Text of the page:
By Claudia Irizarry Aponte, THE CITY
A planned pay increase for tens of thousands of delivery workers hit a roadblock Friday, after a Manhattan judge stalled the rollout of a landmark minimum wage law — days before it was set to take effect.
Manhattan Supreme Court Judge Nicholas Moyne issued a temporary restraining order a day after DoorDash, Grubhub, Uber and Relay filed suit to stop the new law that was supposed to take effect July 12.
The four app-based delivery companies — which account for nearly all the food deliveries in the city — are aiming to stop the law that would require them to begin paying delivery workers $17.96 an hour and make New York the first major U.S. city to implement pay requirements for its estimated 60,000 delivery workers.
By siding with Uber Technologies, Moyne’s order temporarily vacates the Department of Consumer and Worker Protection’s June 12 rule, which would provide a significant boost from the estimated $11 per hour delivery workers currently earn.
It is not clear when, or if, the new pay rate will take effect.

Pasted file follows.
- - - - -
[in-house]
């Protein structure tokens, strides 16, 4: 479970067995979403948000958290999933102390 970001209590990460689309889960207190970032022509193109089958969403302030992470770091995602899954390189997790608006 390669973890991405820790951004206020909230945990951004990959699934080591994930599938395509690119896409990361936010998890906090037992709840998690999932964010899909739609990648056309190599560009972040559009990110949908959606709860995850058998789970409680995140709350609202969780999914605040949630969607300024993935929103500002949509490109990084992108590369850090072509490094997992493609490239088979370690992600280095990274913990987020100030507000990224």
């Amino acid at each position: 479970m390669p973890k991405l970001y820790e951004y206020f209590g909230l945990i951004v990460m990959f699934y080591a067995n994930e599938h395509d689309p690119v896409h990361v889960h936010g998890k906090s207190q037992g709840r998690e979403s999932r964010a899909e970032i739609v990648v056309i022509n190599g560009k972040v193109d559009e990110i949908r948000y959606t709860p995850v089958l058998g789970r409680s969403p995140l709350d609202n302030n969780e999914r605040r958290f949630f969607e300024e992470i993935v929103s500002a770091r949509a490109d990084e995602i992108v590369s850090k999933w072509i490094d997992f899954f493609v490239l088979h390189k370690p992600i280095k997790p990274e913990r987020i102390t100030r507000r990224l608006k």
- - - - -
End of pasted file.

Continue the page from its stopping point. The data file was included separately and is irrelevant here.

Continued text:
In a statement, the head of the Department of Consumer and Worker Protection said she was “extremely disappointed” at the delay in implementing the minimum pay rate.
“These apps currently pay workers far below the minimum wage, and this pay rate would help lift thousands of working New Yorkers and their families out of poverty.” said Vilda Vera Mayuga, head of the city agency that carried out the rulemaking process. “We look forward to a quick decision so that the dignified pay rate that workers deserve to earn is not delayed any more than necessary.”
Los Deliveristas Unidos founder Sergio Ajche described Moyne’s decision as “disappointing” and “sad.”
“These companies have the capacity to pay the minimum wage rate that the city proposed — this is all a game to them,” he said in a phone interview. “They will continue to twist the arm because they have the money and power to do so.”
That the lawsuits came down during a week with record-breaking heat made the decision even more frustrating, Ajche added. “This is about dignifying the work of the 60,000 people who risk their wellbeing out on the street every day.”